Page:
America's leading television networks can't seem to catch a break when it comes to Adam Lambert.

ABC was immediately criticized by conservative groups after its broadcast of Sunday's American Music Awards, which included a performance by the openly gay singer kissing his male keyboardist.

In its FCC complaint, the Christian-based Liberty Counsel called the performance “outrageously lewd and filthy.”

The network responded by canceling a Good Morning America appearance scheduled for Wednesday.

A CBS The Early Show appearance filled in for the loss, but producers there have also been criticized for their decision to blur out an image of Lambert's controversial kiss, which was followed by unaltered footage of Madonna and Britney Spears kissing at the 2003 MTV Video Music Awards.

The Gay & Lesbian Alliance Against Defamation (GLAAD) called the double standard “unfair.”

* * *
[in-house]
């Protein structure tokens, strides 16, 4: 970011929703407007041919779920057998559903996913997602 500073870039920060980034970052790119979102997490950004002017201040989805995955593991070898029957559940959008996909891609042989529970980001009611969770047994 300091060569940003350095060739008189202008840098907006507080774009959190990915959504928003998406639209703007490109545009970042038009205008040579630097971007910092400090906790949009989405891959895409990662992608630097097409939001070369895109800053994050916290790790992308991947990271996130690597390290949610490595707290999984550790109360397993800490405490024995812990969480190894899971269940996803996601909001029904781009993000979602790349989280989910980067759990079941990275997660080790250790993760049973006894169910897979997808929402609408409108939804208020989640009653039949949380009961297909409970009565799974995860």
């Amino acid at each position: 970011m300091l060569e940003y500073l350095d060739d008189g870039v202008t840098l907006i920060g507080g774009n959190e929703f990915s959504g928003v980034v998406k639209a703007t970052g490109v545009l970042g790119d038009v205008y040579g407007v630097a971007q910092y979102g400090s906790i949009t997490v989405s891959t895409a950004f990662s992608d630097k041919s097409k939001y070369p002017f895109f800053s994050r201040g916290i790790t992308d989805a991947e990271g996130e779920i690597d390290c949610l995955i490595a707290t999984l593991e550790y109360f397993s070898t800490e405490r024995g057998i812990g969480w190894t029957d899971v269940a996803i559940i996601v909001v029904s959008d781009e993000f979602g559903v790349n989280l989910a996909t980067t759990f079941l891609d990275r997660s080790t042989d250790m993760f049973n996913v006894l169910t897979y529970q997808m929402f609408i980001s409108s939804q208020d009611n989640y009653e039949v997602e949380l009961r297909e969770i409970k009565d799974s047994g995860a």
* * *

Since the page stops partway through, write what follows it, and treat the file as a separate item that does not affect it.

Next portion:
“I would have hoped CBS would provide the same treatment for images of gay and lesbian people and not create an unfair double standard that treats our community differently,” Jarrett Barrios, president of GLAAD, said in a statement.

“The kiss was not blurred on ABC nor in news coverage on other networks,” he added.

The media's obsessive speculation about Lambert's sexuality, at, some would say, his own prodding, thrust the twenty-seven-year-old into a dazzling spotlight last spring. He confirmed he's gay in a May cover of Rolling Stone after finishing runner-up on Fox's American Idol.

Ironically, now that he's officially out, the media appears uncertain on how to portray him.

ABC has also been criticized for its decision to air a Good Morning America interview with the R&B singer Chris Brown after canceling Lambert's appearance. In June, Brown pleaded guilty to assaulting his girlfriend, the singer Rihanna,